The announcement by US President Joe Biden on Saturday recognizing the Armenian Genocide not only honors the victims and their families, it is also a victory in “the fight against denialism and attempts to whitewash past crimes,” the UN was told on Monday.
Mher Margaryan, Armenia’s permanent representative to the UN, added that the decision by the administration in Washington is a contribution “for which we are deeply grateful.”
His comments came during a panel discussion organized by the Armenian mission at the UN to reflect on the legacy of US-based humanitarian organization the Near East Foundation, and the effect it has had on the evolution of humanitarian multilateralism. The foundation, which was established in 1915 to tackle the humanitarian consequences of the Armenian genocide, is one of the world’s oldest international philanthropic organizations.
“We are paying tribute to this outstanding effort, initially established with the support of the American people to help alleviate the suffering of the Armenians,” Margaryan said.
Margaryan said that although there has been a lot of discussion over the years about the failure of the world to prevent the Armenian genocide, “100 years on, the ability of the international community to properly identify and react to humanitarian crises is still being considerably challenged.”
He added: “Only recently, Azerbaijan and Turkey unleashed brutal, senseless violence against the Armenian people, amid the global pandemic, in an attempt to resolve the Nagorno-Karabakh conflict by force with the involvement of foreign terrorist fighters and mercenaries, accompanied by numerous, extensively documented war crimes.”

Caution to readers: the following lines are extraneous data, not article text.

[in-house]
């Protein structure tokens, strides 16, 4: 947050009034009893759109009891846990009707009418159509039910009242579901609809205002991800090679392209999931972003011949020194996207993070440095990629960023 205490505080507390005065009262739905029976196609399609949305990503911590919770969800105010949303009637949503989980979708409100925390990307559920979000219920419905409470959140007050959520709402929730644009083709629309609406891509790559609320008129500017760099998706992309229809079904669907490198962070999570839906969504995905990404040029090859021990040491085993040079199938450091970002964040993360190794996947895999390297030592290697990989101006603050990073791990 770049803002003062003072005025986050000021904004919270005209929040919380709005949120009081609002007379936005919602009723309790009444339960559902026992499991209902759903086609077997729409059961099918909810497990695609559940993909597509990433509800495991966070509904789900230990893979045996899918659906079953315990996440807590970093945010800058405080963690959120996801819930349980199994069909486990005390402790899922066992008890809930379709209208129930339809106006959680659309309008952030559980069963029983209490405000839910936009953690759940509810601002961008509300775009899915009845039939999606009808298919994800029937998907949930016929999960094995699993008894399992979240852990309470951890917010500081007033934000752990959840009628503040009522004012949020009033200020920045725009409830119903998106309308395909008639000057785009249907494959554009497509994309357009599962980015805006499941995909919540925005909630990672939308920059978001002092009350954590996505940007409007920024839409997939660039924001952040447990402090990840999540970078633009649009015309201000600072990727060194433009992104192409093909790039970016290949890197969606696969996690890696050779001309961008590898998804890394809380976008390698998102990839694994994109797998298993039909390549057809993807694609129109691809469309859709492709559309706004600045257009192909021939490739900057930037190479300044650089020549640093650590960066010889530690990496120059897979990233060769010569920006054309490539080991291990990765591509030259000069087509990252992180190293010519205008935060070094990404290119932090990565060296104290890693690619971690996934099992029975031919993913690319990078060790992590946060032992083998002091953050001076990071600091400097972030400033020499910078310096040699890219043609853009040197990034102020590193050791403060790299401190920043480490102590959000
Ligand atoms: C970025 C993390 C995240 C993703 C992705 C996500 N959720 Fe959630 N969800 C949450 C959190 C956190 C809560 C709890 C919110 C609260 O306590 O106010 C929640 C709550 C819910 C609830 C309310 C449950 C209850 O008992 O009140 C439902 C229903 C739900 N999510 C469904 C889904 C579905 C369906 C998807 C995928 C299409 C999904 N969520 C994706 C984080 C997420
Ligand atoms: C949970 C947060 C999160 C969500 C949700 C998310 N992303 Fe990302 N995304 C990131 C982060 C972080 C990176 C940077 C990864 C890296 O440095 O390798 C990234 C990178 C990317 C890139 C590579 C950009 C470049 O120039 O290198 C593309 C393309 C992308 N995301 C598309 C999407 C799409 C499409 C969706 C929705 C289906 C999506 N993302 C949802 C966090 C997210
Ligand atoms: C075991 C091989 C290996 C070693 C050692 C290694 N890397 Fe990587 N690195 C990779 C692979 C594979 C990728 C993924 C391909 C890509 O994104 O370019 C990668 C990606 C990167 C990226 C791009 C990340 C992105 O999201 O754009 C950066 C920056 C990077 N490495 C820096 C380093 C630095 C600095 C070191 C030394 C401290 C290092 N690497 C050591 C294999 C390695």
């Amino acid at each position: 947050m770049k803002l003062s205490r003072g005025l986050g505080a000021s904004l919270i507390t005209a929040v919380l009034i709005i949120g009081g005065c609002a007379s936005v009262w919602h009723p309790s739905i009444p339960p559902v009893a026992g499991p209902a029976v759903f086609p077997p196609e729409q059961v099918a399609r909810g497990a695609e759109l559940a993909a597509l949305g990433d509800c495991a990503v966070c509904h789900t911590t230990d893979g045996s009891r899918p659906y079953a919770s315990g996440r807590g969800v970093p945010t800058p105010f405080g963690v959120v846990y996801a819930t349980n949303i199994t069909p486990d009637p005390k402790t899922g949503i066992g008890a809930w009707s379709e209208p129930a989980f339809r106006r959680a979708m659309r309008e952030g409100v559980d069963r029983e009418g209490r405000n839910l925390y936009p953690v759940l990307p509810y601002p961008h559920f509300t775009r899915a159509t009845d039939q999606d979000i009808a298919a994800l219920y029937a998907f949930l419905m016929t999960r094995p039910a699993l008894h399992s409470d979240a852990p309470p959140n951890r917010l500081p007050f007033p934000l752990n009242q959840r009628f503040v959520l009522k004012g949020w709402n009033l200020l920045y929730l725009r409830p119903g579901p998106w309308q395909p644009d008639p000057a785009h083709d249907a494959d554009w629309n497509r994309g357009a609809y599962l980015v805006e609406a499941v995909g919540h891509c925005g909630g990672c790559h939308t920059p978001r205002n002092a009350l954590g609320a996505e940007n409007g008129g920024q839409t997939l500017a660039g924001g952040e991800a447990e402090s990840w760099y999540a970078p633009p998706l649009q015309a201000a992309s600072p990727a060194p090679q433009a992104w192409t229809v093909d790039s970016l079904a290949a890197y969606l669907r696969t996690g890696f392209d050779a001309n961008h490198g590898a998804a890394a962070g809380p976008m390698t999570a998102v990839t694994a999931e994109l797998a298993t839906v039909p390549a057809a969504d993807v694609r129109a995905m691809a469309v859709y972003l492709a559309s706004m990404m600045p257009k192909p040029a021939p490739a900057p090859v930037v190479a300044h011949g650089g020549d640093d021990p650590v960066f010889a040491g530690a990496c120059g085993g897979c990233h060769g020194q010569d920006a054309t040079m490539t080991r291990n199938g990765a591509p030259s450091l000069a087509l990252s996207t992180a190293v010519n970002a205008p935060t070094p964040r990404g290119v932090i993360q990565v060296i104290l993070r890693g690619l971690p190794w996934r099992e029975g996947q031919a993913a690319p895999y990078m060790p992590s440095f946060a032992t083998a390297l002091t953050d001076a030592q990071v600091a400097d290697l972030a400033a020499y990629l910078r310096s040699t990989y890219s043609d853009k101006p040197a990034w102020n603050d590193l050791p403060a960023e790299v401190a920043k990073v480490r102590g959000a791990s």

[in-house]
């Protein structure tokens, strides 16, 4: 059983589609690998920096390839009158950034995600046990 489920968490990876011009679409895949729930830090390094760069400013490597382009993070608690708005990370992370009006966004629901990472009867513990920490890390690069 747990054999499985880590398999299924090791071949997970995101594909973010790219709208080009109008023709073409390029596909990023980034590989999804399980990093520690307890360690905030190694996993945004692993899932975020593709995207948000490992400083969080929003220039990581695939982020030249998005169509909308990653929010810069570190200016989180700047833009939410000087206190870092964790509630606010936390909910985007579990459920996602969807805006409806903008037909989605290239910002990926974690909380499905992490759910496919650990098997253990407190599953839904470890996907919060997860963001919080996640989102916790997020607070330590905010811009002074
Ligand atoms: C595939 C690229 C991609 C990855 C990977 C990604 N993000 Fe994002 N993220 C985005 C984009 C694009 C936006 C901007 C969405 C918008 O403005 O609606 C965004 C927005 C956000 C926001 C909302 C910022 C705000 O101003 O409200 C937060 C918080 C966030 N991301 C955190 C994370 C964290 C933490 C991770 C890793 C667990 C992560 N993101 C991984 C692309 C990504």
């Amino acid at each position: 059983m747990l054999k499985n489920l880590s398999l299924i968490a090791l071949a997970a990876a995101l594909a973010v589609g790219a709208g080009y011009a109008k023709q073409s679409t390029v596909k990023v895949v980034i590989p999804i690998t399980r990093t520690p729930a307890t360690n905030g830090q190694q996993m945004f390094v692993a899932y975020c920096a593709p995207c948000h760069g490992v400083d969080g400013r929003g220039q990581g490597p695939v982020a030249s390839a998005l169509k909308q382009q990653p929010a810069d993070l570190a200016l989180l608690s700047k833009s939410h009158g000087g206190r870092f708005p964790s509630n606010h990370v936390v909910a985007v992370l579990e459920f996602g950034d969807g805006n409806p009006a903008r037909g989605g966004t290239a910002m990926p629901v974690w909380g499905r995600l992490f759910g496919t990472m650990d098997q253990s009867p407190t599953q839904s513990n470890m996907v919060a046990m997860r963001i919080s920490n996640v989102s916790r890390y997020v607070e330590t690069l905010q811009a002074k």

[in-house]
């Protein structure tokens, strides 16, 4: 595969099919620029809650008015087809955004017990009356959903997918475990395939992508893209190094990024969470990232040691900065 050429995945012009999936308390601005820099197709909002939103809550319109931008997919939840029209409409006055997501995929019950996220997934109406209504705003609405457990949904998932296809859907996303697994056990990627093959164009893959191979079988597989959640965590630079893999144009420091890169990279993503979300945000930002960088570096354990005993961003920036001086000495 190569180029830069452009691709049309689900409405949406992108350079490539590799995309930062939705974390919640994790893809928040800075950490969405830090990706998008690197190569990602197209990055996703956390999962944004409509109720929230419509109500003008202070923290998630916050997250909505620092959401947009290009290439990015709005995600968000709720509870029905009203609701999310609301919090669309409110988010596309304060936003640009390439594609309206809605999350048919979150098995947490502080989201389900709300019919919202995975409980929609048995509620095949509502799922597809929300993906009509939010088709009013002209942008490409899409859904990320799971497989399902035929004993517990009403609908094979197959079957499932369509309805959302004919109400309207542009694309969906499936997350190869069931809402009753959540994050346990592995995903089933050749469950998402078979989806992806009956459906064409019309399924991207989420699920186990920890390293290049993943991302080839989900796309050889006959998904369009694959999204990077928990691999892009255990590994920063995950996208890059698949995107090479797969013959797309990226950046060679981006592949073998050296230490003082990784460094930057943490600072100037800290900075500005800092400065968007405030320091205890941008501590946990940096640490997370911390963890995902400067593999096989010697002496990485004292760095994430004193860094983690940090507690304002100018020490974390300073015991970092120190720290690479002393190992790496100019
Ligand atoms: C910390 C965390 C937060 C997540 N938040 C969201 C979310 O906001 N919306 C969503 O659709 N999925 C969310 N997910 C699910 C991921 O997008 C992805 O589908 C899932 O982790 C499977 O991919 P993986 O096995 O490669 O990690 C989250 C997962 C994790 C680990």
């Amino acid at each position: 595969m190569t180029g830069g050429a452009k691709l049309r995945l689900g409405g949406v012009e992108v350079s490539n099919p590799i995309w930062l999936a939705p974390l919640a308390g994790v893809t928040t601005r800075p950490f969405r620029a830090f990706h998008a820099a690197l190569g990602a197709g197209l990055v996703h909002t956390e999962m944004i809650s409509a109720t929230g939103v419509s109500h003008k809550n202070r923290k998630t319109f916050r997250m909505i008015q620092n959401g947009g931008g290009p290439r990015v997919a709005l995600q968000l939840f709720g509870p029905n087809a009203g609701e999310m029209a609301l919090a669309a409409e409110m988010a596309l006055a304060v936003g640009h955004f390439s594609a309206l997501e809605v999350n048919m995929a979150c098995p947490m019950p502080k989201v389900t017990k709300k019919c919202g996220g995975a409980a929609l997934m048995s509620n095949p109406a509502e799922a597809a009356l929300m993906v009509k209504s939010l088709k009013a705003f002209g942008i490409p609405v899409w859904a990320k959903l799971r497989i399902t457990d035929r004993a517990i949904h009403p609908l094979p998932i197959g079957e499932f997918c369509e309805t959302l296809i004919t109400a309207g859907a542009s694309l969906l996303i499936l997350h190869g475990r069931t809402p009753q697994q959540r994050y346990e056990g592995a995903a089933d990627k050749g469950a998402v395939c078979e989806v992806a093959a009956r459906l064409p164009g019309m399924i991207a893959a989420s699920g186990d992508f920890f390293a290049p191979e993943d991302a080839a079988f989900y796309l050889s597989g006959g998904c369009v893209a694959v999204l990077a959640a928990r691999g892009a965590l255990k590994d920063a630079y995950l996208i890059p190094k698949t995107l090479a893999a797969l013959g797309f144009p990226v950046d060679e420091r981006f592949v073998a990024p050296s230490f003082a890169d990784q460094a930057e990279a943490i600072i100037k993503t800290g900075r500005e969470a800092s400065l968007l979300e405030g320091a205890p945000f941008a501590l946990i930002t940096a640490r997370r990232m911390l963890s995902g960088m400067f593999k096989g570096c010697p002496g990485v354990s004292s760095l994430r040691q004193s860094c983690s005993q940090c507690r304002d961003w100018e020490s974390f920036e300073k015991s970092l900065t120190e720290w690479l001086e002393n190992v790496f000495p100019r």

The envoy said the continuing detention of prisoners of war and civilian hostages by Azerbaijan, in contravention of international humanitarian law, as well as “the widespread, state-led campaign of dehumanization of Armenians (show that) genocidal ideology does not merely belong to history.”
Savita Pawnday, deputy executive director of the Global Center for the Responsibility to Protect, said that genocide denial “aggravates the injuries of the past and sows the seeds of future injustice.”
While conceding that Biden’s recognition of the Armenian genocide was largely symbolic, she said that accepting the truth of genocides can help to prevent their recurrence, and is a first step toward securing justice for survivors and other victims and acknowledging the patterns of discrimination that can lead to genocide.
“Finding solutions becomes easier (with acknowledgment of genocides), whereas denial aggravates the injuries of the past and sows the seeds of future injustice (in a) world where 18 million people are currently displaced by conflict and war,” Pawnday said.
She called on all UN member states to officially recognize the Armenian genocide and “end one century of indifference and denial.”
One form denial can take, she added, is the characterization of atrocities as a “humanitarian crisis.”
“We all know that current humanitarian crises cannot be solved by blankets and bandages alone,” said Pawnday. Addressing the UN in general, she added: “Speeches do not prevent atrocities. Timely political action does.
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